Publication - Advice and guidance

Potato exports guide

Information on the conditions and phytosanitary requirements for the export of Scottish potatoes, where known by country.

Potato exports guide
K to N

Kenya

Seed potatoes (updated 8 December 2020)

Growing crop tolerances

Class tolerances apply except for:

  • Virus: NIL
  • Blackleg: NIL

Tuber tolerances

Minimum tolerances for seed export apply except for:

  • Silver scurf (Helminthosporium solani (shrivelled or dehydrated tubers) ): NIL
  • Gangrene (Phoma exigua var foveata): NIL
  • Blackleg (Pectobacterium carotovorum var atrosepticum): NIL
  • Blight: NIL
  • Skin spot: NIL
  • Soil: practically free from soil or other plant debris

Other requirements

Import Permit: required

Varieties: only varieties on the Official Kenyan National list  can be imported for marketing.

Class: only class E or higher is accepted.

Packaging: new packaging containers must be used.

Treatments: any treatment applied must be clearly stated on the phytosanitary certificate. 

Procedure upon arrival: all consignments will be inspected upon arrival in Kenya and a representative sample (400 tubers) will be taken for laboratory testing. Laboratory testing includes serological and molecular testing for Pectobacteria and Dickeya spp. and Virus.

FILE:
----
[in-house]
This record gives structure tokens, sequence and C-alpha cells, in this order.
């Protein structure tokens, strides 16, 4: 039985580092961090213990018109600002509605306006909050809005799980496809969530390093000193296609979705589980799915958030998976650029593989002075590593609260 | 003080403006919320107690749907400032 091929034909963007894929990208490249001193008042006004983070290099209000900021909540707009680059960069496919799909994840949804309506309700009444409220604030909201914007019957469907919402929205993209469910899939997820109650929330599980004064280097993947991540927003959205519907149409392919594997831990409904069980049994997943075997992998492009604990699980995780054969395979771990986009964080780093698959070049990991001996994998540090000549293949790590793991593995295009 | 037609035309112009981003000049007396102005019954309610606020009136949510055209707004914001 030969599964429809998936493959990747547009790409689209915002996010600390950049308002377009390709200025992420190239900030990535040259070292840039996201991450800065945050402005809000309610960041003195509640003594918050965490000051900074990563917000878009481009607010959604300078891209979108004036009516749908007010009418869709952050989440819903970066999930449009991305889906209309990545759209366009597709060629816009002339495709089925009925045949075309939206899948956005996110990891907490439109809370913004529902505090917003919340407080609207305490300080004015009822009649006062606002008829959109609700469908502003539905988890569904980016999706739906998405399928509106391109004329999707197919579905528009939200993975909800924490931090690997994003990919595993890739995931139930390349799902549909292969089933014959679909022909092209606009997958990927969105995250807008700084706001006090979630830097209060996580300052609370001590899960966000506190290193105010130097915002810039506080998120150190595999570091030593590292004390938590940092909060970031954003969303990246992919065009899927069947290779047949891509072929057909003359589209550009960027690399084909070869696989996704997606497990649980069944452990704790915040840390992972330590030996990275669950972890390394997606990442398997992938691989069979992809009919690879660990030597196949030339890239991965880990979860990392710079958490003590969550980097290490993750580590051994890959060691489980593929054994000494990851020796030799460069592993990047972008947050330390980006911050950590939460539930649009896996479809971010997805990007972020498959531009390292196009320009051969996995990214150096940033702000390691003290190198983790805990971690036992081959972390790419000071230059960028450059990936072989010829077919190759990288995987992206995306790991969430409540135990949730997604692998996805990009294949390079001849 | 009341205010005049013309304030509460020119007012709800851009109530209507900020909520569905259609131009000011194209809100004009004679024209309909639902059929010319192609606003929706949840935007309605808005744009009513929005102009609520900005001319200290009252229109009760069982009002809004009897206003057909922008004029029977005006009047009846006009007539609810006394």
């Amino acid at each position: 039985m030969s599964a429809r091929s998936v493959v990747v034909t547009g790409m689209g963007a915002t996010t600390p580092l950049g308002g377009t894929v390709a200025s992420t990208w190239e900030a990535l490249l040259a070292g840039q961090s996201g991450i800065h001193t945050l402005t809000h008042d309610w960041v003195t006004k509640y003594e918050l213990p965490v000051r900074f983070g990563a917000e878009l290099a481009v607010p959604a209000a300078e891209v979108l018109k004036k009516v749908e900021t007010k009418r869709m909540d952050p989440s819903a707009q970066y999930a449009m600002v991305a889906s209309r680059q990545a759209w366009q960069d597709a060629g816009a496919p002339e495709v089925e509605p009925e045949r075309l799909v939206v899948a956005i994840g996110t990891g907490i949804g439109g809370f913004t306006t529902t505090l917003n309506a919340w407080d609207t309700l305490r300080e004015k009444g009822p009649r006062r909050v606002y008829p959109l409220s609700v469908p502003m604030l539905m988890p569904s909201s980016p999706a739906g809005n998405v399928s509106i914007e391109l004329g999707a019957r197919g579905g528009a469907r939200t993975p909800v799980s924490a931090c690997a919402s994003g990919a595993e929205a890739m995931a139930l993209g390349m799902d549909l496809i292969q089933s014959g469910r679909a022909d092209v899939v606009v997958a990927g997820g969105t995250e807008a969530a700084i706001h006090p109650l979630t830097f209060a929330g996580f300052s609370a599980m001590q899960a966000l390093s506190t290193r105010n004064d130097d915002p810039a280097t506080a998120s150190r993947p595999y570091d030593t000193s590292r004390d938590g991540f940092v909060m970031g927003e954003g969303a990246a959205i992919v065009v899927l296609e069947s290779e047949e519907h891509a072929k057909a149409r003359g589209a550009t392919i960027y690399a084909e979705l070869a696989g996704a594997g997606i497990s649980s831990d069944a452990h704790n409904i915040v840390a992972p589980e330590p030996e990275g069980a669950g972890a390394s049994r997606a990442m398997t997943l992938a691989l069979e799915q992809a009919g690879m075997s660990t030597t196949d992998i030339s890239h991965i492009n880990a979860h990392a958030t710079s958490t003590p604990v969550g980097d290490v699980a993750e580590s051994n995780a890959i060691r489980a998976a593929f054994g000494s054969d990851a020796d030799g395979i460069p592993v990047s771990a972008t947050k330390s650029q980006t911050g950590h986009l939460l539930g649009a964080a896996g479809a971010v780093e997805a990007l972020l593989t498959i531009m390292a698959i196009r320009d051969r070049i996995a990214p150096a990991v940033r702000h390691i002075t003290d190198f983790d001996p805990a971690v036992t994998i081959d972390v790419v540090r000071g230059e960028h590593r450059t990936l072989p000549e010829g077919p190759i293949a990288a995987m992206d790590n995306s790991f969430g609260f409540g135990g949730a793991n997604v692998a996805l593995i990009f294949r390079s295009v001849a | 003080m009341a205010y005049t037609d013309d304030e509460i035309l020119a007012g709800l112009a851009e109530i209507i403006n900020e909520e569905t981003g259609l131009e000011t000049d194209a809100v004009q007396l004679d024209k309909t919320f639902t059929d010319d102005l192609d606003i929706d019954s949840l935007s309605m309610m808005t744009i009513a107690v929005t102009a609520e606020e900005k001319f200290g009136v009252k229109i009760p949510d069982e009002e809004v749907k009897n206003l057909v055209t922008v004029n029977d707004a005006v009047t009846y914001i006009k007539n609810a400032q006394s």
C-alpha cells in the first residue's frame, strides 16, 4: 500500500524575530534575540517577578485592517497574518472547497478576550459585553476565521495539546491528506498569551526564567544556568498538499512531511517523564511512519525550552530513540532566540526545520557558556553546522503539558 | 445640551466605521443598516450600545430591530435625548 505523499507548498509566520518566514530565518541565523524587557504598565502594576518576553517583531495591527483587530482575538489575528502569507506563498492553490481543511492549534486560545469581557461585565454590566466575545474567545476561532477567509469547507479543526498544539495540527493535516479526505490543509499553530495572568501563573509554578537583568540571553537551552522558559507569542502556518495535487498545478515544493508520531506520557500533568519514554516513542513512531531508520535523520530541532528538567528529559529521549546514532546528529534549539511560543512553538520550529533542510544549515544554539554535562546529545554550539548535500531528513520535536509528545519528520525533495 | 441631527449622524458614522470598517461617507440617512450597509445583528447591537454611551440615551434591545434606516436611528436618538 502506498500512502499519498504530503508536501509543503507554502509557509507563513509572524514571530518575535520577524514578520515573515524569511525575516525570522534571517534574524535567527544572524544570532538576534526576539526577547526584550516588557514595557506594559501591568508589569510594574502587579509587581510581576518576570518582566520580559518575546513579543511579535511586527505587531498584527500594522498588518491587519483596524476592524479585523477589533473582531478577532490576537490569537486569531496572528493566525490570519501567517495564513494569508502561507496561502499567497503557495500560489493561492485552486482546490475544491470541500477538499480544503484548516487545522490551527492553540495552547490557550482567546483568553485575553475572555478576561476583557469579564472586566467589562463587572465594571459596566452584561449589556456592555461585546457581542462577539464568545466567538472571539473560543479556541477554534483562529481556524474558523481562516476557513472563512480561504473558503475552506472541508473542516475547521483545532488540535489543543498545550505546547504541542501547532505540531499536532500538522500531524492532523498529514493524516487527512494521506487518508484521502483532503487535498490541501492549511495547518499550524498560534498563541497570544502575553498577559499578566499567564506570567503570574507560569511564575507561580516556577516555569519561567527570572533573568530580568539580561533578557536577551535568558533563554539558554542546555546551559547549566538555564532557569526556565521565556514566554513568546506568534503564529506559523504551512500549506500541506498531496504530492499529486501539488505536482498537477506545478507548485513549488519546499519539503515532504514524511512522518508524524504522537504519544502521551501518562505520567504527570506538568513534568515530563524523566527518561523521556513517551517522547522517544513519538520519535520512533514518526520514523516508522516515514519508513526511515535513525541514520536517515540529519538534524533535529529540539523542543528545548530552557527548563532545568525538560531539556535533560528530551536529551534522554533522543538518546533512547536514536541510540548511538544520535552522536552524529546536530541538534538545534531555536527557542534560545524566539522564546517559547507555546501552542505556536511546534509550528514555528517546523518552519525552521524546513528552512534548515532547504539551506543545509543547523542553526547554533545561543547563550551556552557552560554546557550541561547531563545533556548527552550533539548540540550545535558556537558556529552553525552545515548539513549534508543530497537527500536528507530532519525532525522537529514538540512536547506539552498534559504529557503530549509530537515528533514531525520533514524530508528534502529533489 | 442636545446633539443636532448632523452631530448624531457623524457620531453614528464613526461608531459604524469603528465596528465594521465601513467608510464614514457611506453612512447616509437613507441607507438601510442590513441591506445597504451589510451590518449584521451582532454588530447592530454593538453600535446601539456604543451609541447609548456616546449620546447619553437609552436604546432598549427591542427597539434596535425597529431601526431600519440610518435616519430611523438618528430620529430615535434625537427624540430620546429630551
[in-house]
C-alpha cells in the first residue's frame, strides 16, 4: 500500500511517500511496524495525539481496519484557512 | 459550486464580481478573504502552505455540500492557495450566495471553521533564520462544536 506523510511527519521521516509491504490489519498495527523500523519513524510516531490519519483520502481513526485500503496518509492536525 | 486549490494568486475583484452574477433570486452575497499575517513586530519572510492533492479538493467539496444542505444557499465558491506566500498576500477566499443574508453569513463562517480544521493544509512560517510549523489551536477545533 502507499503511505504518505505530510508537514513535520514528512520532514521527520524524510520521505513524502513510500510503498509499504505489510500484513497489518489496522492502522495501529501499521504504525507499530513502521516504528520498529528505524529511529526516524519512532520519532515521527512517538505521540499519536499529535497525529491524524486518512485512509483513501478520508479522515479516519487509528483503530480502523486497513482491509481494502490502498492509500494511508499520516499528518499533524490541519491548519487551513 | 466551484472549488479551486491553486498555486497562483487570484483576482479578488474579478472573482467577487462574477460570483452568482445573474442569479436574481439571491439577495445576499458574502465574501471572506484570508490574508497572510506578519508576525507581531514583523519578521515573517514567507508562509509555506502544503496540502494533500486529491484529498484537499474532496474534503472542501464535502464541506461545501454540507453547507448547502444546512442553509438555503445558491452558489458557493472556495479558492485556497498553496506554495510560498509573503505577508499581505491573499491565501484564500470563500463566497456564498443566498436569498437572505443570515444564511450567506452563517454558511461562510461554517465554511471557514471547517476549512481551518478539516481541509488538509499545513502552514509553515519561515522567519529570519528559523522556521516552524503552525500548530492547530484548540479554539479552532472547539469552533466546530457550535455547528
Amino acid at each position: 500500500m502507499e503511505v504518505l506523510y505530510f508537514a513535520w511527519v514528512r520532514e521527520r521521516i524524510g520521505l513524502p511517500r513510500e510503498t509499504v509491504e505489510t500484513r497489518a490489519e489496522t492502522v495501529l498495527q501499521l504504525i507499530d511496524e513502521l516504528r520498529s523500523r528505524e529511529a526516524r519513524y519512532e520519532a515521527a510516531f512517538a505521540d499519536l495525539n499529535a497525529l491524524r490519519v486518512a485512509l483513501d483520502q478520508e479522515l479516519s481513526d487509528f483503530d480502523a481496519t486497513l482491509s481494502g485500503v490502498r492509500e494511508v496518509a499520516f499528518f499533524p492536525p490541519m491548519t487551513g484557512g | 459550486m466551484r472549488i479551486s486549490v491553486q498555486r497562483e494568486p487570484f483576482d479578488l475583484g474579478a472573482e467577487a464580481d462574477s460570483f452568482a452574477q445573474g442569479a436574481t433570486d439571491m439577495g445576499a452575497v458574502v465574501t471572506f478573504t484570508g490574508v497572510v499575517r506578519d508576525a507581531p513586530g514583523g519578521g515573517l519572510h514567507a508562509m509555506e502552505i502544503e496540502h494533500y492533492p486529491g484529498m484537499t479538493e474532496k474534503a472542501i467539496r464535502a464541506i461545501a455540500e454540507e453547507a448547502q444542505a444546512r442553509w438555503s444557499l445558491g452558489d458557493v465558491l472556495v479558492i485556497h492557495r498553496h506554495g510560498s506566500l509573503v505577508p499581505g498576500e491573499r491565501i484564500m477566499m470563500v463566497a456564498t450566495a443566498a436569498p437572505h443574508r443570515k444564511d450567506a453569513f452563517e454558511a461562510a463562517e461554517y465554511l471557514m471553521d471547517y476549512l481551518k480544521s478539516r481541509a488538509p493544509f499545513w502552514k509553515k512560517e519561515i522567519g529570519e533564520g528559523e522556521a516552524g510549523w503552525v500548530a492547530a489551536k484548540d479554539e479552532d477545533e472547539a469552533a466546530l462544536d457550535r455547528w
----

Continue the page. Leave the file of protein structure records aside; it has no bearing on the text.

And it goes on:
Post-entry quarantine: imported consignments shall be planted on specified farms (importers farms) under open quarantine conditions in the national certification scheme for one season to monitor for regulated pests.

Associated regulations and legislation

 Seed and Plant Varieties Act (CAP 326)

Plant Protections Act (CAP 324)

Bilateral agreement between KEPHIS and SASA (8th November 2016) 

Additional declarations to be inserted on the reverse of the phytosanitary certificate for seed potatoes

  1. The consignment is in accord with the bilateral quarantine arrangement on import of seed potato for Scotland to Kenya of 2016. The tubers were inspected (tested) and found free of quarantine pests.
  2. The place of cultivation was inspected at least twice during the growing season and it was found to be free from Pectobacterium spp. (P. carotovorum and P. atrosepticum).